Interview with President Barack Obama

During a relaxed conversation with Liz Vaccariello, the president opens up about family, faith—and his favorite word.  
 
From Reader's Digest

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 Reader’s Digest: You write a book about your first term as president. What’s the title?
 
President Obama: Wow! It always takes me a long time to think of [book] titles. It’s just like thinking of our daughters’ names. I remember we were in the hospital for the first 48 hours trying to figure out, All right, what are we gonna call this one? I think the theme of my first term would have to do with persistence …Somehow I think the title would speak to just sticking with it.
 
RD: You said you made a mistake early in your presidency by not focusing enough on storytelling. What story would you tell now?
 
Obama: What I would’ve done better was to prepare the American people for the challenges we are going to be facing, the climbing out of the worst recession since the Great Depression. Had I expressed to the American people that we are going to solve these problems, but it’s going to take time … Trying to find that balance between projecting confidence but also letting people know this is gonna be a process. It’s not going to happen instantaneously.
 
RD: Please finish this sentence for me: “The world needs the next president to …”
 
Obama: … grow the American economy. Because when the American economy is growing, the world economy is growing along with it.
 
RD: Let’s talk about family. What did you say to Sasha and Malia the night that Osama bin Laden was killed?
 
Obama: They knew enough about bin Laden and 9/11, even though Sasha was three months old when it happened. I was able to explain to them that the person who planned 9/11 was killed by our forces. I think what was most important was to explain to them what that meant for young people like them who had lost mothers and fathers in the Twin Towers or in the Pentagon or in Pennsylvania. Describing that for Malia and Sasha makes it personal. It made them understand what it would mean for them to lose a parent in a terrible way like that.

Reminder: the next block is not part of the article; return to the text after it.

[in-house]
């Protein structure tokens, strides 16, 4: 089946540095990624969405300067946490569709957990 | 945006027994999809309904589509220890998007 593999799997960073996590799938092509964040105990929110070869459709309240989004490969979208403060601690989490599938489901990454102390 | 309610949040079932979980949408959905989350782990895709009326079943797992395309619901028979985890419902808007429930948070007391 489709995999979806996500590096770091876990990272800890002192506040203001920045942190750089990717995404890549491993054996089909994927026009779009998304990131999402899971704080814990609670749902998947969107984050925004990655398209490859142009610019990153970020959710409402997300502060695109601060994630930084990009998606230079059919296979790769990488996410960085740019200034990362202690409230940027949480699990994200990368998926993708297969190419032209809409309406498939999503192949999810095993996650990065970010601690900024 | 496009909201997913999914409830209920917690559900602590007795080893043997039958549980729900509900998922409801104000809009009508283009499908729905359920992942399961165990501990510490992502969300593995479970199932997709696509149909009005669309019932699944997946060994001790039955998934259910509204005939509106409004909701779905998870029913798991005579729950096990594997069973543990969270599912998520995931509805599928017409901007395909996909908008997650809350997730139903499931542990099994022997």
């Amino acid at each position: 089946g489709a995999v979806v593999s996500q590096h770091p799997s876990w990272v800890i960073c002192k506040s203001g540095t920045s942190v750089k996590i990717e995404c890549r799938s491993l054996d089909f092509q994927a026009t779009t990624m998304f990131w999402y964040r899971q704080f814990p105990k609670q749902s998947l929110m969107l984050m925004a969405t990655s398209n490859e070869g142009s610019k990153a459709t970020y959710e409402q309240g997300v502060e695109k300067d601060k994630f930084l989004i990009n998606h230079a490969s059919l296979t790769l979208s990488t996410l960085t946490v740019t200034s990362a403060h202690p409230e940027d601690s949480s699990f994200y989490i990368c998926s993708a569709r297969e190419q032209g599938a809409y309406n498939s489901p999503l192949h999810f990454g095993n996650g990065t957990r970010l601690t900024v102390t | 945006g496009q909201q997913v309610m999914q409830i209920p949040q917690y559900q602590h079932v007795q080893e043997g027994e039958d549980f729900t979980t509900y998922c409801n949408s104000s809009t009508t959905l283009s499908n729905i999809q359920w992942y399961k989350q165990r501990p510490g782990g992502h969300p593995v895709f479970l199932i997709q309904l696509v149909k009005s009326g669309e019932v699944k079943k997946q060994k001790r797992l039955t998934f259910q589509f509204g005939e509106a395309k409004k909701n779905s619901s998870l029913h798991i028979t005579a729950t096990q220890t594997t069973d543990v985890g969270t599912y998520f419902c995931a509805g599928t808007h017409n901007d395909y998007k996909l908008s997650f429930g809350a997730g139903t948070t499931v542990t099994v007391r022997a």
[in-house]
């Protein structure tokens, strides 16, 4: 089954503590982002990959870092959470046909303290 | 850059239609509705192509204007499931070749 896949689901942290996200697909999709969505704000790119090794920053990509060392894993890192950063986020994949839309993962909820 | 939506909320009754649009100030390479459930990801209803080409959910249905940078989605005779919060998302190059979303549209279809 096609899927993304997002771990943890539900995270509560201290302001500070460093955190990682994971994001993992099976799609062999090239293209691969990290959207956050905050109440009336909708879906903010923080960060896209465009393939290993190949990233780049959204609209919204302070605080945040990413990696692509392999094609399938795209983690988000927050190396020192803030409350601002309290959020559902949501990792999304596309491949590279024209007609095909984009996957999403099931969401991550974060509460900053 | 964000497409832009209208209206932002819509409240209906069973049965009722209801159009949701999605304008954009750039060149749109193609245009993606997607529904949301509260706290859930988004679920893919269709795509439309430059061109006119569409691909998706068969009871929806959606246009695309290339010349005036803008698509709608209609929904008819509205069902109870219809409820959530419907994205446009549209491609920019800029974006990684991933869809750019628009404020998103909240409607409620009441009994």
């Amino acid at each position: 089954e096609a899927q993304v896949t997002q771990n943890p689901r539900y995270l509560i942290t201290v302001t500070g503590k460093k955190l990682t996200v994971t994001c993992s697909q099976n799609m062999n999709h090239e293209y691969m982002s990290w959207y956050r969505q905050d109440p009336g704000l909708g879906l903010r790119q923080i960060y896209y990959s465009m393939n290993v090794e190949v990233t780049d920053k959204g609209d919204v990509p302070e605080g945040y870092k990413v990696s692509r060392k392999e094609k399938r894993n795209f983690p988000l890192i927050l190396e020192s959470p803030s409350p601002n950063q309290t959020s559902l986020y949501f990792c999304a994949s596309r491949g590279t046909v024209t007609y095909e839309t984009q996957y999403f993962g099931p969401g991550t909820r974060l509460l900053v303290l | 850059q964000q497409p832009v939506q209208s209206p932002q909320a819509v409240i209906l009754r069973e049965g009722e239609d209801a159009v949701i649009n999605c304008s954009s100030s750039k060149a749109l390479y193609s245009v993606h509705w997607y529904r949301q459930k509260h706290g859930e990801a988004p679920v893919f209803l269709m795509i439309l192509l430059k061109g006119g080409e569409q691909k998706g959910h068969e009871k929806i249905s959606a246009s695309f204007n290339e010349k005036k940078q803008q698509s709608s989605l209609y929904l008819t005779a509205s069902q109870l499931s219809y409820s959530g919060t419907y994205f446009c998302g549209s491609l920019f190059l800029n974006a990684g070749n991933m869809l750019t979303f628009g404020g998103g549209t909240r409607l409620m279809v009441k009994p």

RD: I believe that after people die, they are sort of still with us—for instance, I feel my father is always present with me, watching me. As your mother looks down, what is she thinking about the life you’re leading?
 
Obama: I have to say she was pretty biased. [Laughs] She was proud of me even when I was a young ne’er-do-well, so she’d be pretty proud of me now. What she’d probably be most proud of is the fact that I’m a good husband and a good dad. You know, she was very lucky in so many ways, but she wasn’t always lucky in love. My father left very early in my life. She ended up divorcing my stepfather later on, so for her to see her son being somebody who is there for his family and who has been a junior partner but a pretty good partner in raising a couple of terrific girls—I think that would really make her happy.
 
RD: I’ve read that your mother told you, “If nothing else, I’ve given you an interesting life.” What kind of life do you want to give your daughters?
 
Obama: Well, they’ve already had an interesting life. The people I know who are happiest, in addition to having wonderful families, are also people who are making a contribution. Each of us finds our own way to make a contribution. I’ll probably warn them away from politics. [Laughs] But whatever path they choose, I hope that they will be thinking about what it’s doing for other people. Because, I’ve told them this before, I firmly believe that at the end of your life, when you look back, there are going to be two things you remember. It’s gonna be the love you had for friends and family and those moments when that love expressed itself. And then there are the memories of when you helped somebody out. I think that’s what shapes your life and gives it meaning.
 
RD: What’s the most memorable day you’ve ever had at church, excluding weddings and baptisms and things of that nature?
 
Obama: When I was working with a bunch of Catholic churches on the South Side [of Chicago]. I hadn’t been raised going to church regularly. But here I was working with these churches, and I thought, I need to start going to church a little more. I remember the first time that I went to a very small storefront church in Chicago. It was an African American church, a Baptist church. There probably weren’t more than a hundred people in the congregation. They had maybe ten people in the choir. But the joy and the energy that they projected in that church—and everybody was singing. I remember starting to cry during this service just because you could see these were mostly folks who were working-class, never had a lot of money, didn’t have a lot of material possessions. Many of them were middle-aged or older and probably had experienced prejudice in their lives or certainly hardship. To see how their faith and God’s grace could lift them out of their daily circumstances was really moving to me. I think those early visits started my own faith journey.
 
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